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35 Cards in this Set

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  • Back
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What is Tax?
A required payment to a local, state or national government.
How a government collects money needed to operate.
What is Revenue?
The income received by a government from taxes and nontax sources
Needed by government to provide goods & services for its citizens (i.e., highways, national defense, educaton, & law enforcement)
What is a Tax Base?
Income, property, good, or service that is subject to tax.
Includes a person's earnings as individual income tax.
What is Individual Income Tax?
A tax on a person's earnings
the more one earns the more tax he/she pays
What is Sales Tax?
A tax on the dollar value of a good/service being sold
sales tax is set as a % of the dollar by county (local) government (i.e., Stephens County is 7% on the dollar)
What is Property Tax?
A tax on the value of a property.
Includes "Real Estate", land or building and personal property (jewelry, furniture & boats) and sometimes intangible property as bank accounts, stocks & bonds.
What is a Tax Assessor?
An official who determines the value of a property
Uses fixed dollar amount per $1,000 of the assessed value to figure property tax
What is Corporate Income Tax?
A tax on the value of a company's profits
Less than 10% of federal revenues in recent yrs.; difficult to assess due to their business deductions
What is Proportional Tax?
A tax for which the percentage of income paid in taxes remains the same for all income levels.
Percentage of tax remains the same whether income goes up or down.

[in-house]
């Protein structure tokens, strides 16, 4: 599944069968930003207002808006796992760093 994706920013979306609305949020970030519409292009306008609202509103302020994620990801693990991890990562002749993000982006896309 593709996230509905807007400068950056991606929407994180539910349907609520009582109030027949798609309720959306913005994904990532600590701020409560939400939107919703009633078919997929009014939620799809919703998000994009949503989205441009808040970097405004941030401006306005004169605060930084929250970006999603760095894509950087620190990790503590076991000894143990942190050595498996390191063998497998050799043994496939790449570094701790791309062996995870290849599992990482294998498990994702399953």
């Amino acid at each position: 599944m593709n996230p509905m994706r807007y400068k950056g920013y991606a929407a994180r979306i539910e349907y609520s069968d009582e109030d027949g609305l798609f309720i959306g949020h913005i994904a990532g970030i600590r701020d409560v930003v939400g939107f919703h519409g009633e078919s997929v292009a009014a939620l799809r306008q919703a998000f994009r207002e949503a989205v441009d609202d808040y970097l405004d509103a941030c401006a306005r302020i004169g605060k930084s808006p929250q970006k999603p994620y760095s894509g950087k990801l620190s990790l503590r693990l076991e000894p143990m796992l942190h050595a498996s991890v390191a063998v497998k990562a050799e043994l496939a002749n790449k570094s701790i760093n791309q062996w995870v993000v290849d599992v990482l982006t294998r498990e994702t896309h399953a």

What is a Progressive Tax?
A tax for which the percentage of income paid in taxes increases as income increases.
% income paid in taxes rises with amount of income earned
What is a Regressive Tax?
A tax for which the percentage of income paid in taxes decreases as income increases.
Ex. Although, sales tax rate remains constant, a sales tax decreases due to higher-income households spending a lower proportion of their incomes on taxable goods & services. Proportionately lower income families pay more taxation based on their earnings.
What is Incidence of a Tax?
The final burden of a tax.
ex. Producers can "pass on" the burden of taxation to its consumers if its goods are more inelastic (will be bought regardless of price)
What is Withholding?
Taking tax payments out of an employee's pay before he/she receives it.
Based on an estimate of how much you will owe in federal income taxes for the entire year.
What is a Tax Return?
A form used to file income taxes.
form used to declare your income to the government and figure out your taxable income
What is Taxable Income?
Income on which tax must be paid; total income minus exemptions and deductions.
a person's gross / total income - exemptions & deductions. G.I. includes salaries, wages, tips, & concessions; also income from savings accounts & dividends from stocks
What is a Personal Exemption?
A set amount that you subtract from your gross income for yourself, your spouse, and any dependents.
This amount subtracted from G.I. includes various deductions.
What are Deductions?
Variable amounts that you can subtract or deduct from your gross income (G.I.)
Includes interest on mortgage, donations from charity, some medical expenses and state or local tax payments.